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Saudi Journal of Kidney Diseases and Transplantation
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ORIGINAL ARTICLE Table of Contents   
Year : 1998  |  Volume : 9  |  Issue : 1  |  Page : 4-7
Acquired Cystic Disease of Kidney in Chronic Renal Failure in Jordan


Medical Renal Unit, Radiology Department, King Hussein Medical Center, Amman, Jordan

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   Abstract 

Acquired cystic disease of the Kidney (ACDK) is a well documented complication of end stage renal failure in patients managed conservatively or supported by dialysis. The aim of the present study is to highlight the scope of the problem among our patients, and to evaluate the clinical characteristics of the disease. A Total of 124 patients with chronic renal failure (106 on dialysis, 18 non-dialyzed) were studied with ultrasonography by the same radiologist. ACDK was defined as the presence of four or more cysts in each kidney. The cysts should have sharp smooth wall with acoustic enhancement. In non-dialyzed patients, 5.5% had ACDK, 33.5% had one to three cysts and 61% had no cysts. Among dialysis patients 42.5% had ACDK, 26% had one to three cysts and 31.1% had no cysts. During of dialysis therapy and age were greater in patients with ACDK (74 ± 30 months. 58 ± 3 years respectively) compared to those with no cysts (11 ± 8 months. 26 ± 4 years). The major clinical complications were intracystic hemorrhage in three cases and stones in seven cases. No correlation was noted between the presence of cysts and the original kidney disease, gender, hematocrit or adequacy of dialysis. We conclude that, ACDK occurs commonly in patients with chronic renal failure; however, patients are generally older and have been on dialysis longer than patients without cysts. Ultrasound, in the hands of an experienced radiologist, is a relatively adequate screening tool for ACDK and its complications.

Keywords: Acquired cystic disease, chronic renal failure, Hemodialysis, Jordan

How to cite this article:
Ghanaimat M, Juman R, Nimri M, El-Lozi M. Acquired Cystic Disease of Kidney in Chronic Renal Failure in Jordan. Saudi J Kidney Dis Transpl 1998;9:4-7

How to cite this URL:
Ghanaimat M, Juman R, Nimri M, El-Lozi M. Acquired Cystic Disease of Kidney in Chronic Renal Failure in Jordan. Saudi J Kidney Dis Transpl [serial online] 1998 [cited 2019 Dec 10];9:4-7. Available from: http://www.sjkdt.org/text.asp?1998/9/1/4/39293

   Introduction Top


Little attention has been paid to the fate of contracted kidneys in long term hemodialysis patients until 1977, when Dunhill, Millard and Oliver [1] evaluated necropsy kidney specimens in 30 long-term dialysis patients and found extensive bilateral cystic disease in 14 of them (46.6%). None of the patients had family history or clinical evidence suggestive of congenital renal cystic disease when they were started on dialysis. Complications of this condition noted by the authors included cyst rupture, cyst hemorrhage and the development of solid adenomatous or adenocarcinomatous lesion [1] .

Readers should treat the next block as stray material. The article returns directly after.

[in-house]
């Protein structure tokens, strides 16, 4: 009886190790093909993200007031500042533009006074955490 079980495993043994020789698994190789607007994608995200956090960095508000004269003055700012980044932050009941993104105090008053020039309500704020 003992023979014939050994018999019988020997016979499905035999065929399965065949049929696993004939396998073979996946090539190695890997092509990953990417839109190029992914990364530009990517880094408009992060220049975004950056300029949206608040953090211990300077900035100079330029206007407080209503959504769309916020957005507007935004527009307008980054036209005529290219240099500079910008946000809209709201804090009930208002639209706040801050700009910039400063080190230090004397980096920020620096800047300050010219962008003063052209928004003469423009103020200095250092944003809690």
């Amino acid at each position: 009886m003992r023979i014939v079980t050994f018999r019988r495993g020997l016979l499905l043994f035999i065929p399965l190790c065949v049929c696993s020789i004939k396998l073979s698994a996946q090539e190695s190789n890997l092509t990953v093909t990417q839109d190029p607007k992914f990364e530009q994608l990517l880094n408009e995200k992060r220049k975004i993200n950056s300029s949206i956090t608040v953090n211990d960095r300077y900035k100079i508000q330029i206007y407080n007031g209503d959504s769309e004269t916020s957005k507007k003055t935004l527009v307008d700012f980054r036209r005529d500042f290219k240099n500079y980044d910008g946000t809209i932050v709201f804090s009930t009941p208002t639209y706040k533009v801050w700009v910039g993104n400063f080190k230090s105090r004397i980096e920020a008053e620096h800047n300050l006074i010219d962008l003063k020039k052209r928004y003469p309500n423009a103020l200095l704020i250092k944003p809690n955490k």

Since then, the same observations have been confirmed repeatedly throughout the world [2],[3],[4],[5],[6] . The present study examines the prevalence, the clinical characteristics and the early detection of complications of acquired cystic disease of kidney (ACDK) in population with chronic renal failure in Jordan.


   Patients and Methods Top


Between May, 1995 and July 1996, renal ultrasound was performed to evaluate the prevalence of ACDK in 106 patients maintained on intermittent hemodialysis in the renal unit at King Hussein Medical center, Jordan. Patients with known underlying renal cystic disease (autosomal dominant polycystic kidney disease, medullary sponge kidney, medullary cystic kedneys), or those with a family history were excluded.

The clinical characteristics of the dialysis study group are shown in [Table - 1]. Mean age was 42.8 years (range 22-61 years) and mean length of time of dialysis was 32 months (range 3-104 months).

Eighteen patients with advanced chronic renal failure who had never received any form of dialysis therapy were also studied; ten males and eighty females, with a mean age of 39 years (range 18-58 years).

Renal ultrasound was performed by the same radiologist; the number of cysts present in each kidney was recorded. Acquired renal cystic disease was defined as the presence of four or more cysts in each kidney [7] , ultrasonographic criteria for a firm or presumptive diagnosis of renal cysts were absence of internal echoes, a smooth sharply defined cyst wall, and the presence of acoustic enhancement [8] .